That Carbonariis accompanied the expedition has long been known. If Ruddock is correct in thinking that Carbonariis founded a settlement in North America, it would have been the first Christian settlement on the continent, and may have included a church. The church may have been named after San Giovanni a Carbonara in Naples, which was the mother church of the Carbonara, a group of reformed Augustinian friars.
The Cabot Project at the University of Bristol has been organized to search for the evidence on which these claims rest, as well as to undertake related studies. The lead researchers on the project, Dr Evan Jones and Margaret Condon, claim to have found further evidence to support aspects of Ruddock’s case, particularly in relation to the return of the 1498 expedition, with documents having been located that appear to place John Cabot back in London by May 1500. They have yet to publish their documentation. The Project is to begin an archeological excavation in the fall of 2011 at the community of Carbonear, which Ruddock believed the likely location for Carbonariis’ mission settlement.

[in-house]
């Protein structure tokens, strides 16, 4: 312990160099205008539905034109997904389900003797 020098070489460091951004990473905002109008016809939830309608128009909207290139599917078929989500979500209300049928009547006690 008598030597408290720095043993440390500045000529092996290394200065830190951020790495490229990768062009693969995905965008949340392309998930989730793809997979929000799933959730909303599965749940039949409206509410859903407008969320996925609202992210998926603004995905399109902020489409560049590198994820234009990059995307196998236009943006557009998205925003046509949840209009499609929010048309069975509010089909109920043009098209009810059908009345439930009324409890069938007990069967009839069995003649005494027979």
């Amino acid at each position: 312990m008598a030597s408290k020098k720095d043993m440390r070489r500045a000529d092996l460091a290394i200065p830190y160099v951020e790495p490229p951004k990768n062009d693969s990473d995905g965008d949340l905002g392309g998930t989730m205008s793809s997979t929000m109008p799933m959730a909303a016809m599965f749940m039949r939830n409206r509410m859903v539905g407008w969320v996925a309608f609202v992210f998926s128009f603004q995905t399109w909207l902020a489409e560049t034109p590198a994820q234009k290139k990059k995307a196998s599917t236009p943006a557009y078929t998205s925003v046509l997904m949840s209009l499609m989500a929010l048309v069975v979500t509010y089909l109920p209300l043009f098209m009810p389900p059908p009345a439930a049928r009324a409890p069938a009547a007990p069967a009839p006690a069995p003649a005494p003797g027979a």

Ruddock claimed that William Weston of Bristol, a supporter of Cabot, undertook an independent expedition to North America in 1499, sailing north from Newfoundland up to the Hudson Strait. If correct, this was probably the first North West Passage expedition. Jones has confirmed that William Weston (who was not previously known to have been involved in the expeditions) led such a voyage to the “new found land” in 1499, making him the first Englishman to lead exploration of America.
John’s son, Sebastian Cabot, later made at least one voyage to North America, looking for the hoped for Northwest Passage (1508), as well as another to repeat Magellan’s voyage around the world, but which instead ended up looking for silver along the Río de la Plata (1525-8).